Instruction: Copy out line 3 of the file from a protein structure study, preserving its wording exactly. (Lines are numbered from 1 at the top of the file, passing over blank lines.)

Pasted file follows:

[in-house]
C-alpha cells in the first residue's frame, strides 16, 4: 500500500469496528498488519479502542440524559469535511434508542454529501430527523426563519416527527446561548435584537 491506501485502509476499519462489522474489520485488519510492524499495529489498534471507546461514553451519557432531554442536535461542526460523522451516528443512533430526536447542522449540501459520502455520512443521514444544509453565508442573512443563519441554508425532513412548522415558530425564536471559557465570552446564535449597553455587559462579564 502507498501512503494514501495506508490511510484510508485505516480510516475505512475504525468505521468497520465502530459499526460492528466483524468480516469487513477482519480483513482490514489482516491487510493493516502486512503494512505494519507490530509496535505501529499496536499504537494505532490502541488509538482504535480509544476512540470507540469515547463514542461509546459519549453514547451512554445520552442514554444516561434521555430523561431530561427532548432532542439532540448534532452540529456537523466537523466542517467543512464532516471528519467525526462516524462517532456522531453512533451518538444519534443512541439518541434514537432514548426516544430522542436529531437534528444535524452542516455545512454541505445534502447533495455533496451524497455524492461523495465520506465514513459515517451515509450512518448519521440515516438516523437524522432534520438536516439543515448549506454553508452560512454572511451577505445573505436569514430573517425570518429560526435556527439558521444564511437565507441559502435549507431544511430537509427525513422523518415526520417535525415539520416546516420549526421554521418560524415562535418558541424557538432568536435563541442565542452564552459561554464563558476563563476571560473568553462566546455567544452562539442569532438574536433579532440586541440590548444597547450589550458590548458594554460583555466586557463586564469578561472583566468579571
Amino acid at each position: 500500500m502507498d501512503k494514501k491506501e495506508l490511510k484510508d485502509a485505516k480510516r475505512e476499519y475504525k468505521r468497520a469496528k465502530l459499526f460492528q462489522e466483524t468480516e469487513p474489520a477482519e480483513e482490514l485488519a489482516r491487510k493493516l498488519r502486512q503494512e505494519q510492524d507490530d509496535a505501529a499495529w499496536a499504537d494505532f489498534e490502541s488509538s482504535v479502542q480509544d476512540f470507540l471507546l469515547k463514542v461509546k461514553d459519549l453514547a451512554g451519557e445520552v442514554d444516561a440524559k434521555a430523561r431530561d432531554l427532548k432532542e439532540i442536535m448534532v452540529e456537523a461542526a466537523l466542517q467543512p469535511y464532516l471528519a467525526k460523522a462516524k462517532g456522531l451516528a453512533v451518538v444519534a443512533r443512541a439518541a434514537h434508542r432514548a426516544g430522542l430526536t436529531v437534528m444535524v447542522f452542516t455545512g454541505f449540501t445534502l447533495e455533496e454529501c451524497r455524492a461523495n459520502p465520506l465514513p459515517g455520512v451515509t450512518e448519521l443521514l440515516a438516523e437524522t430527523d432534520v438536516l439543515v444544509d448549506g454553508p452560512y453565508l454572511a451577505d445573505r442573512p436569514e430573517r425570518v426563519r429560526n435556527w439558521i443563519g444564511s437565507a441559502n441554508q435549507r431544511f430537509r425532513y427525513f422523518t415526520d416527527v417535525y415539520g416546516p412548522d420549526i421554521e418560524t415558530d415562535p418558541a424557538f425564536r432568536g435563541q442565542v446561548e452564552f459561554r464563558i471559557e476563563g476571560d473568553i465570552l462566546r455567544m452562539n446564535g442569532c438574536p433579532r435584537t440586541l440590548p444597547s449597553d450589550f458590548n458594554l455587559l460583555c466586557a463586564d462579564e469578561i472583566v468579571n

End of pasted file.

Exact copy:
Amino acid at each position: 500500500m502507498d501512503k494514501k491506501e495506508l490511510k484510508d485502509a485505516k480510516r475505512e476499519y475504525k468505521r468497520a469496528k465502530l459499526f460492528q462489522e466483524t468480516e469487513p474489520a477482519e480483513e482490514l485488519a489482516r491487510k493493516l498488519r502486512q503494512e505494519q510492524d507490530d509496535a505501529a499495529w499496536a499504537d494505532f489498534e490502541s488509538s482504535v479502542q480509544d476512540f470507540l471507546l469515547k463514542v461509546k461514553d459519549l453514547a451512554g451519557e445520552v442514554d444516561a440524559k434521555a430523561r431530561d432531554l427532548k432532542e439532540i442536535m448534532v452540529e456537523a461542526a466537523l466542517q467543512p469535511y464532516l471528519a467525526k460523522a462516524k462517532g456522531l451516528a453512533v451518538v444519534a443512533r443512541a439518541a434514537h434508542r432514548a426516544g430522542l430526536t436529531v437534528m444535524v447542522f452542516t455545512g454541505f449540501t445534502l447533495e455533496e454529501c451524497r455524492a461523495n459520502p465520506l465514513p459515517g455520512v451515509t450512518e448519521l443521514l440515516a438516523e437524522t430527523d432534520v438536516l439543515v444544509d448549506g454553508p452560512y453565508l454572511a451577505d445573505r442573512p436569514e430573517r425570518v426563519r429560526n435556527w439558521i443563519g444564511s437565507a441559502n441554508q435549507r431544511f430537509r425532513y427525513f422523518t415526520d416527527v417535525y415539520g416546516p412548522d420549526i421554521e418560524t415558530d415562535p418558541a424557538f425564536r432568536g435563541q442565542v446561548e452564552f459561554r464563558i471559557e476563563g476571560d473568553i465570552l462566546r455567544m452562539n446564535g442569532c438574536p433579532r435584537t440586541l440590548p444597547s449597553d450589550f458590548n458594554l455587559l460583555c466586557a463586564d462579564e469578561i472583566v468579571n